"Two plus two continues to make four, in spite of the whine of the amateur for three, or the cry of the critic for five."
-- James M. Whistler
With apologies to Frank Loesser, who wrote the Pearl Harbor battle song, "Praise the Lord and Pass the Ammunition" -- supposedly after a chaplain "laid down the Book" and "took up the gun" to help ward off the Japanese attack -- I thought I'd let the county commissioners, members of the Board of Education, and elected leaders everywhere know how well I understand what they are going through.
Albeit on a miniscule scale and for less than earth-shaking reasons, during my short stint as an organization president my efforts and fragile ego drew the painful darts of criticism, too.
Before I moved to the South, I had never worn a sundress. But during that first summer heat wave, more for survival than for fashion, I went shopping for what I thought the well-dressed, heat-resistant Southern lady would wear. To protect my Yankee propriety, however, I selected shoulder ruffles to minimize the missing sleeves, a solid color to minimize my vanishing figure, and a drawstring neckline I could pull tight enough to minimize any hint of immodesty.
I might still have the dress if I hadn't worn it to a women's meeting where I was the speaker. The speech went well, I thought, and the women gracious in their remarks when I finished -- except for the woman who said, "What a pretty dress! I just love it when women dress younger than they are."
I could hardly wait to get home and burn the only sundress I've ever owned.
For another speaking engagement, my mother, who represented our ample family size even better than I do, accompanied me to a church neither of us had attended before. I was flattered to see so many cars in the parking lot, but surprised to find only three women inside.
"Is this where the meeting is going to be?" I asked the woman in charge.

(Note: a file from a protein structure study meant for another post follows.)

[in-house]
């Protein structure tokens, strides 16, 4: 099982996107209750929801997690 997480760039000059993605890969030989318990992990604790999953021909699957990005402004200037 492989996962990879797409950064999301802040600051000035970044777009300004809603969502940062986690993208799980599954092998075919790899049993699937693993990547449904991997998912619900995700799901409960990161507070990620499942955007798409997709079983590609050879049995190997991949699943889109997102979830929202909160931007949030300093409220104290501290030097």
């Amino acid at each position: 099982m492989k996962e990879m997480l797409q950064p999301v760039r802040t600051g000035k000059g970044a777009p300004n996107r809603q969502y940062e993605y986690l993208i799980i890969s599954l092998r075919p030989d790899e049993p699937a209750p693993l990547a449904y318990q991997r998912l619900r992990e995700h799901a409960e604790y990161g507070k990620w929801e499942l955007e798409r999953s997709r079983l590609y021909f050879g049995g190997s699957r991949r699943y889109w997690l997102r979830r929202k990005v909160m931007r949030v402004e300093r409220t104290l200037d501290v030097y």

"Oh, no," she answered. "You want the sanctuary down the hall."
My mother and I left the tiny group preparing for some other activity, we supposed, and walked down the hall -- directly into a meeting of "Overeaters Anonymous." Although the "size" of this meeting was much larger than the one we had been escorted from, we gratefully retraced our steps back down the hall.
During a week-long series of meetings for the organization, I had no trouble at all remembering how well I fit into the flawed human race. My shapers and movers included:
The woman who appeared to be taking copious notes as I spoke, but who later apologized for making out her grocery list during my talk;
The presiding officer who whispered, "I thought you might need these," as she slipped a box of breath mints into my purse;
The young daughter of my host who announced as soon as I arrived, "You need a bath!" (In the child's defense as well as my own, I soon learned it was customary in that home for everyone to take a bath every night);
Another woman who, without knowing I was the young mother of two pre-teens, asked if I still had any children at home;
My own 10-year-old son, who sat in the front row during the last (formal) speech I ever gave in his presence, and gestured wildly at the imaginary watch on his wrist to let me know I had talked long enough.
Whether through ignorance, jest or intent, I suspect the national pastime of criticizing our public figures is here to stay. For their sakes I can only hope the higher they rise, the thicker their layer of skin. The only other advice I have to offer is, if you're going to keep opening your mouth, never leave home with your 10-year-old, or without your breath mints.
(Barbara Seaborn is a local freelance writer. E-mail comments to firstname.lastname@example.org.)
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